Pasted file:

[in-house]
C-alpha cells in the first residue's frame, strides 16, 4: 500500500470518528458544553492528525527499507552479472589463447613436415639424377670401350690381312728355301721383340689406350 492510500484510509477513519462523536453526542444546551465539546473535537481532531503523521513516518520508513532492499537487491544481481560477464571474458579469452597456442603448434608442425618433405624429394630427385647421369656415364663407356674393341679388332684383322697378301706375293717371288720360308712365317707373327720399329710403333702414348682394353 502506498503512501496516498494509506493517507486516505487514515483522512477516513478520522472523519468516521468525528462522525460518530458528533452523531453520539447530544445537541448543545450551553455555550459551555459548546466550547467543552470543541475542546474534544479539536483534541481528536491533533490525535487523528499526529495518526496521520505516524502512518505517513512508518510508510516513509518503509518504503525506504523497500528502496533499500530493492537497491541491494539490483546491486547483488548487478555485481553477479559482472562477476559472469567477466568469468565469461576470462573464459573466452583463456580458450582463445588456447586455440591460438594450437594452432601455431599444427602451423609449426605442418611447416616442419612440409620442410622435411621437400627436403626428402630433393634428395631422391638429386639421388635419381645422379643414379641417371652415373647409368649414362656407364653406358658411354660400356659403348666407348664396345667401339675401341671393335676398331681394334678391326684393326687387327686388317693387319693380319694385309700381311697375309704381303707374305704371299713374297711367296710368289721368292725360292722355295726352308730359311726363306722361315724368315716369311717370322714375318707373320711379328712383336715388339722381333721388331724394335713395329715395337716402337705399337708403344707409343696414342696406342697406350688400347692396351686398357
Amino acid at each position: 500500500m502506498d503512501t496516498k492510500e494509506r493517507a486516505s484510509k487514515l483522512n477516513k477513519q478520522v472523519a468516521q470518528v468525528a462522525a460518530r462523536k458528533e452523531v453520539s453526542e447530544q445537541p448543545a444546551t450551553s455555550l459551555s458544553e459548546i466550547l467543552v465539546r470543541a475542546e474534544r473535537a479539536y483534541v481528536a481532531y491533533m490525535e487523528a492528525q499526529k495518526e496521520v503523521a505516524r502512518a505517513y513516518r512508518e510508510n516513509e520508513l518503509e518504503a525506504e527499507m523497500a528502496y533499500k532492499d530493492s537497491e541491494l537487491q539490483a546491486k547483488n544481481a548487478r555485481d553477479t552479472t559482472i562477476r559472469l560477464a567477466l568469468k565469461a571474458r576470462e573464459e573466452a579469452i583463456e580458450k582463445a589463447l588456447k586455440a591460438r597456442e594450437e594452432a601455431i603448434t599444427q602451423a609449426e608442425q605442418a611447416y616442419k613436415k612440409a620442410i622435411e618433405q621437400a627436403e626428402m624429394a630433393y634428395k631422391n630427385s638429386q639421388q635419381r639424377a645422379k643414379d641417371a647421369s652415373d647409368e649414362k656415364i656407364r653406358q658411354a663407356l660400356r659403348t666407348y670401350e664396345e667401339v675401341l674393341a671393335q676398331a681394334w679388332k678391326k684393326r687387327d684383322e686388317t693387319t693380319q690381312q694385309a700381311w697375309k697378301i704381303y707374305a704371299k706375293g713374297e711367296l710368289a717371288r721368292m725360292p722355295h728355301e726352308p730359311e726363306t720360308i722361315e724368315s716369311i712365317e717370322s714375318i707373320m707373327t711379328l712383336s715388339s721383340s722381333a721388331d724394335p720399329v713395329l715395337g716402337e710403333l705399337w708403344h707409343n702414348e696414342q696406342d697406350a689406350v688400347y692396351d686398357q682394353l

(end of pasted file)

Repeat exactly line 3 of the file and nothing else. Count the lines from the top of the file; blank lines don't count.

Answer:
Amino acid at each position: 500500500m502506498d503512501t496516498k492510500e494509506r493517507a486516505s484510509k487514515l483522512n477516513k477513519q478520522v472523519a468516521q470518528v468525528a462522525a460518530r462523536k458528533e452523531v453520539s453526542e447530544q445537541p448543545a444546551t450551553s455555550l459551555s458544553e459548546i466550547l467543552v465539546r470543541a475542546e474534544r473535537a479539536y483534541v481528536a481532531y491533533m490525535e487523528a492528525q499526529k495518526e496521520v503523521a505516524r502512518a505517513y513516518r512508518e510508510n516513509e520508513l518503509e518504503a525506504e527499507m523497500a528502496y533499500k532492499d530493492s537497491e541491494l537487491q539490483a546491486k547483488n544481481a548487478r555485481d553477479t552479472t559482472i562477476r559472469l560477464a567477466l568469468k565469461a571474458r576470462e573464459e573466452a579469452i583463456e580458450k582463445a589463447l588456447k586455440a591460438r597456442e594450437e594452432a601455431i603448434t599444427q602451423a609449426e608442425q605442418a611447416y616442419k613436415k612440409a620442410i622435411e618433405q621437400a627436403e626428402m624429394a630433393y634428395k631422391n630427385s638429386q639421388q635419381r639424377a645422379k643414379d641417371a647421369s652415373d647409368e649414362k656415364i656407364r653406358q658411354a663407356l660400356r659403348t666407348y670401350e664396345e667401339v675401341l674393341a671393335q676398331a681394334w679388332k678391326k684393326r687387327d684383322e686388317t693387319t693380319q690381312q694385309a700381311w697375309k697378301i704381303y707374305a704371299k706375293g713374297e711367296l710368289a717371288r721368292m725360292p722355295h728355301e726352308p730359311e726363306t720360308i722361315e724368315s716369311i712365317e717370322s714375318i707373320m707373327t711379328l712383336s715388339s721383340s722381333a721388331d724394335p720399329v713395329l715395337g716402337e710403333l705399337w708403344h707409343n702414348e696414342q696406342d697406350a689406350v688400347y692396351d686398357q682394353l